LAKEVIEW — Chicago’s winters can be brutal, but Barbara Burdick has a solution.
Bunnies. Soft, cuddly bunnies.
Burdick is the woman behind Cuddle Bunny, a proposed rabbit boarding facility and bunny business at 2901 N. Clark St. in Lakeview. Aside from giving Chicago bunny owners a safe place to leave their pets while on vacation, Cuddle Bunny would invite neighbors to come in and, well, cuddle with bunnies.
“You can come in and the bunnies will either be hopping around or you can pick a rabbit that you’d like to interact with,” Burdick said.
Cuddle Bunny would be split into two levels with two different missions; a 1,500 square foot first floor area to interact with the ‘lil hoppers and a 875 square foot basement that could be used to board up to 12 rabbits.
Burdick’s pet bunnies Marley, Lola, Sexy Rexy and Duncan Keith would be among the bunnies available for snuggles.
“They would be separate, so my bunnies would be the ones that would be exhibited and other people’s rabbits would just be very well taken care of and pampered,” she said.
Block Club spoke with Burdick outside of the Zoning Board of Appeals meeting last week, where she was seeking a special use permit to open the facility. If the Zoning Board signs off, she’ll then be able to apply for a business license and a building permit.
Boarding prices haven’t been established yet, but the fee to play with the bunnies won’t be prohibitive.
“$7 for a half hour, $15 for a whole hour with the bunnies, but then if you wanted to get a three month pass, around $100 dollars,” she said.
Burdick said she got the idea for Cuddle Bunny from a friend who visited Japan and recounted the animal cafes she had visited; husky cafes, owl cafes, bunny cafes.
“I was like “ding ding ding ding” because I love bunnies and I know how wonderful and soft and cuddly they are and I’m like that would be perfect, they don’t make any noise, they don’t smell, it would be perfect,” she said.
Cuddle Bunny won’t be a full cafe — Burdick said the zoning laws were too restrictive — but visitors can buy food to feed the bunnies that will help lure them into cuddling.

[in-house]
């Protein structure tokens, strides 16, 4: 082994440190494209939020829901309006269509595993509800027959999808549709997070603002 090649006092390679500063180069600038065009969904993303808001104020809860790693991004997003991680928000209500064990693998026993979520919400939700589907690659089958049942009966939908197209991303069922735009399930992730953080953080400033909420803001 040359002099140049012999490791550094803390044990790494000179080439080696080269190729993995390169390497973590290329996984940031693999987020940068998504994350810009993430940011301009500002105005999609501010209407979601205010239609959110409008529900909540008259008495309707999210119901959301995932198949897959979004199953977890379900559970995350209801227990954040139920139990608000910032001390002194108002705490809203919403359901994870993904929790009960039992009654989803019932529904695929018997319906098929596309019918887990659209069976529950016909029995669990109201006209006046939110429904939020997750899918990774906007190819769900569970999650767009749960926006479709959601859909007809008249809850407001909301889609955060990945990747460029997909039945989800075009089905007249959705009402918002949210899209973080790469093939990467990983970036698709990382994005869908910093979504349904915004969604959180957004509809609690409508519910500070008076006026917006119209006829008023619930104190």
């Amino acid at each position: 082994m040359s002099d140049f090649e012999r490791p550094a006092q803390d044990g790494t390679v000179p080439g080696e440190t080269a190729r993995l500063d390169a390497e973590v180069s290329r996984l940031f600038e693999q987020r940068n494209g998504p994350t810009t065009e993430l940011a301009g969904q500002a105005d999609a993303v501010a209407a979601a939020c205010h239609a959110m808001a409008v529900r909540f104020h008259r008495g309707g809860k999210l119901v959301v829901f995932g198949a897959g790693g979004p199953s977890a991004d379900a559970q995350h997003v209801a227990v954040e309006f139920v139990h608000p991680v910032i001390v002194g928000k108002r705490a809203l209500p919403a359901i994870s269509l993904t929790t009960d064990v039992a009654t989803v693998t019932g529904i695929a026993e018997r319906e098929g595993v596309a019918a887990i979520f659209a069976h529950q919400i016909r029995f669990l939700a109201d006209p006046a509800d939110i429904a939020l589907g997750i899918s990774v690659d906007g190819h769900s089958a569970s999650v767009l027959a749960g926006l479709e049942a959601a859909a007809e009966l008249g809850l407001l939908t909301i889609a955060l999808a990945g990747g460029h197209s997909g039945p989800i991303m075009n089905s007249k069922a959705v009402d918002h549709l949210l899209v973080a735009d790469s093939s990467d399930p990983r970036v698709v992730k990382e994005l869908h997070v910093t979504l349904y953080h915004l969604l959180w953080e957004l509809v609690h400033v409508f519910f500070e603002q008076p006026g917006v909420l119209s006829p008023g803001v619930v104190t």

Carrots won’t be the only item on the menu.
“Carrots, bananas, apples are like bunny candy. So more like romaine and broccoli, all the things that your mother wants you to eat,” she said.
Burdick said she first had a pet bunny in the ‘80s.
“He had a black eye like Spuds Mackenzie…he was Spuds Bunny. And my love of bunnies started there and then I didn’t have bunnies for a few years because I had a black lab and he wanted to eat the bunnies,” she said.
Fear not, it was an abundance of caution not a horrifying incident that prevented Burdick from keeping bunnies at the time. She said no such caution is needed with her rottweiler, Zora.
“She loves the bunnies, I mean you’d be surprised…they kiss her on the nose,” she said.
Burdick hopes to open Cuddle Bunny during the winter months to help people cope with the dreary weather.
“I’m hoping February. We’ll see how long this whole process takes and the building permit. Definitely before Easter,” she said, “I want to have a grand opening with a silent disco.”
She said she hopes the space will become a part of the community and serve people who need a little cheer.
“We want to have different events that nobody else does. Bunny yoga, meditation, I want to have blacklight painting parties so people can paint their own picture and then we might hang them up,” she said.
Burdick hopes to employ 4 people, but she knows she’s in for a lot of work herself.
“I mean I’m going to be there probably like 24-7, I’ll probably be sleeping with the bunnies.”
Los Angeles-based artist Bunnie Reiss painted a mural nearby and Burdick said part of the artwork spoke to her.
“She did this whole mural with all types of symbols of good luck so I’m hoping it brings me good luck! One of the symbols is a bunny. There is a heart shaped peace sign, just all kinds of symbols that she wove into it and it’s very colorful. You can’t miss it,” she said.
Speaking of lucky charms, Burdick was asked if there’s anything lucky about a rabbit’s foot?
“Not for the rabbit!” she said.